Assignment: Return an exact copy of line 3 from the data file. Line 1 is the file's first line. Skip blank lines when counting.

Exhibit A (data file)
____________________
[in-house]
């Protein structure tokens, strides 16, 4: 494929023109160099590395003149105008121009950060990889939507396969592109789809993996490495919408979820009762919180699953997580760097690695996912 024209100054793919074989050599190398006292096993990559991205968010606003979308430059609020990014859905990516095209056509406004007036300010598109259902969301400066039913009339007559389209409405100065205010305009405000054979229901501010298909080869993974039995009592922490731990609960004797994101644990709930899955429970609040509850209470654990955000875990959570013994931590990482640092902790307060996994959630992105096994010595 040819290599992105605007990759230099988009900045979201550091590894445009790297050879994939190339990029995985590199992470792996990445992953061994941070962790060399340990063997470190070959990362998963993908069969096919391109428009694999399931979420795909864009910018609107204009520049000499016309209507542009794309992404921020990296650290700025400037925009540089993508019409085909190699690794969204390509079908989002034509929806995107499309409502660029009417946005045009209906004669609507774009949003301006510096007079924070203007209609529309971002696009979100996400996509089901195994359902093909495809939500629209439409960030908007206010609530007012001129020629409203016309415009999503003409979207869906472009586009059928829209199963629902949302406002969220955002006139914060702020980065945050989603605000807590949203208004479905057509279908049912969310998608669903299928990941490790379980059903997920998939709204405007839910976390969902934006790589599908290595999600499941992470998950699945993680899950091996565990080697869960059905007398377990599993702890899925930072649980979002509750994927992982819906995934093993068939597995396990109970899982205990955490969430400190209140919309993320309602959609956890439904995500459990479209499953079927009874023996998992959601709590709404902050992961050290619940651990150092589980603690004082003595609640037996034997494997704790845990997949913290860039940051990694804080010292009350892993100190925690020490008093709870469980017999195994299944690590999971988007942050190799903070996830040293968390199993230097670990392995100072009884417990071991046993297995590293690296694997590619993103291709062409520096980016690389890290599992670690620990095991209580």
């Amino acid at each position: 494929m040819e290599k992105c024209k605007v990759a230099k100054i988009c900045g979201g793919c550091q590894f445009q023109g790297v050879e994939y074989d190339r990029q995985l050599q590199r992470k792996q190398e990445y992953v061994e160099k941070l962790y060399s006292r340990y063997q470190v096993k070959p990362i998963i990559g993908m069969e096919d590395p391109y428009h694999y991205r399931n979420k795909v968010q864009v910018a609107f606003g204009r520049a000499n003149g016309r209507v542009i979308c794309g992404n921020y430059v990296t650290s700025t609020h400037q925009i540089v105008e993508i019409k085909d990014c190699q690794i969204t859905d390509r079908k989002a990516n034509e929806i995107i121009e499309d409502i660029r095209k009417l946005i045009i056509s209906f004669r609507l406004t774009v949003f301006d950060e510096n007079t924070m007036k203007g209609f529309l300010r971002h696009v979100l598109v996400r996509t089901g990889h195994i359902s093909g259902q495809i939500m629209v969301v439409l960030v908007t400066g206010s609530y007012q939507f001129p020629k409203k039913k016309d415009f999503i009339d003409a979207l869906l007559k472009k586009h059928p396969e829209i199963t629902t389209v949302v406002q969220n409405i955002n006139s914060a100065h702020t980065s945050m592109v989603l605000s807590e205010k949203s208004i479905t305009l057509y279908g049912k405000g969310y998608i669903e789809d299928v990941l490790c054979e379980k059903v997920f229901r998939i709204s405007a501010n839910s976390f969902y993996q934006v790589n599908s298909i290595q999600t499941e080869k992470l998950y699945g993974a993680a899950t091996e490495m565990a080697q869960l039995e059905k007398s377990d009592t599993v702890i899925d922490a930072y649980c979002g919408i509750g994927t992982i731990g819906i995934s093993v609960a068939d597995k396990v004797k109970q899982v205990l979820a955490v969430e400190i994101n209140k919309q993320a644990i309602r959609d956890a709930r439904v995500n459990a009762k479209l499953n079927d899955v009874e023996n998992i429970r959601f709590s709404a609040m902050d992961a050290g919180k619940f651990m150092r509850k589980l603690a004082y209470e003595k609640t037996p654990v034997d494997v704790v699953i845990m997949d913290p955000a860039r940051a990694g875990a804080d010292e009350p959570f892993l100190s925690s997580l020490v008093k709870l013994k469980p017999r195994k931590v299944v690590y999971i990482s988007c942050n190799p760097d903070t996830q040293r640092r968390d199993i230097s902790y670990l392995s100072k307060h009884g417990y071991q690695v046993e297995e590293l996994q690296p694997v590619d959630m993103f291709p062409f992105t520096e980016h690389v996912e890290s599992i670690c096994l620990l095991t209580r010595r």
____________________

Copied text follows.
């Amino acid at each position: 494929m040819e290599k992105c024209k605007v990759a230099k100054i988009c900045g979201g793919c550091q590894f445009q023109g790297v050879e994939y074989d190339r990029q995985l050599q590199r992470k792996q190398e990445y992953v061994e160099k941070l962790y060399s006292r340990y063997q470190v096993k070959p990362i998963i990559g993908m069969e096919d590395p391109y428009h694999y991205r399931n979420k795909v968010q864009v910018a609107f606003g204009r520049a000499n003149g016309r209507v542009i979308c794309g992404n921020y430059v990296t650290s700025t609020h400037q925009i540089v105008e993508i019409k085909d990014c190699q690794i969204t859905d390509r079908k989002a990516n034509e929806i995107i121009e499309d409502i660029r095209k009417l946005i045009i056509s209906f004669r609507l406004t774009v949003f301006d950060e510096n007079t924070m007036k203007g209609f529309l300010r971002h696009v979100l598109v996400r996509t089901g990889h195994i359902s093909g259902q495809i939500m629209v969301v439409l960030v908007t400066g206010s609530y007012q939507f001129p020629k409203k039913k016309d415009f999503i009339d003409a979207l869906l007559k472009k586009h059928p396969e829209i199963t629902t389209v949302v406002q969220n409405i955002n006139s914060a100065h702020t980065s945050m592109v989603l605000s807590e205010k949203s208004i479905t305009l057509y279908g049912k405000g969310y998608i669903e789809d299928v990941l490790c054979e379980k059903v997920f229901r998939i709204s405007a501010n839910s976390f969902y993996q934006v790589n599908s298909i290595q999600t499941e080869k992470l998950y699945g993974a993680a899950t091996e490495m565990a080697q869960l039995e059905k007398s377990d009592t599993v702890i899925d922490a930072y649980c979002g919408i509750g994927t992982i731990g819906i995934s093993v609960a068939d597995k396990v004797k109970q899982v205990l979820a955490v969430e400190i994101n209140k919309q993320a644990i309602r959609d956890a709930r439904v995500n459990a009762k479209l499953n079927d899955v009874e023996n998992i429970r959601f709590s709404a609040m902050d992961a050290g919180k619940f651990m150092r509850k589980l603690a004082y209470e003595k609640t037996p654990v034997d494997v704790v699953i845990m997949d913290p955000a860039r940051a990694g875990a804080d010292e009350p959570f892993l100190s925690s997580l020490v008093k709870l013994k469980p017999r195994k931590v299944v690590y999971i990482s988007c942050n190799p760097d903070t996830q040293r640092r968390d199993i230097s902790y670990l392995s100072k307060h009884g417990y071991q690695v046993e297995e590293l996994q690296p694997v590619d959630m993103f291709p062409f992105t520096e980016h690389v996912e890290s599992i670690c096994l620990l095991t209580r010595r």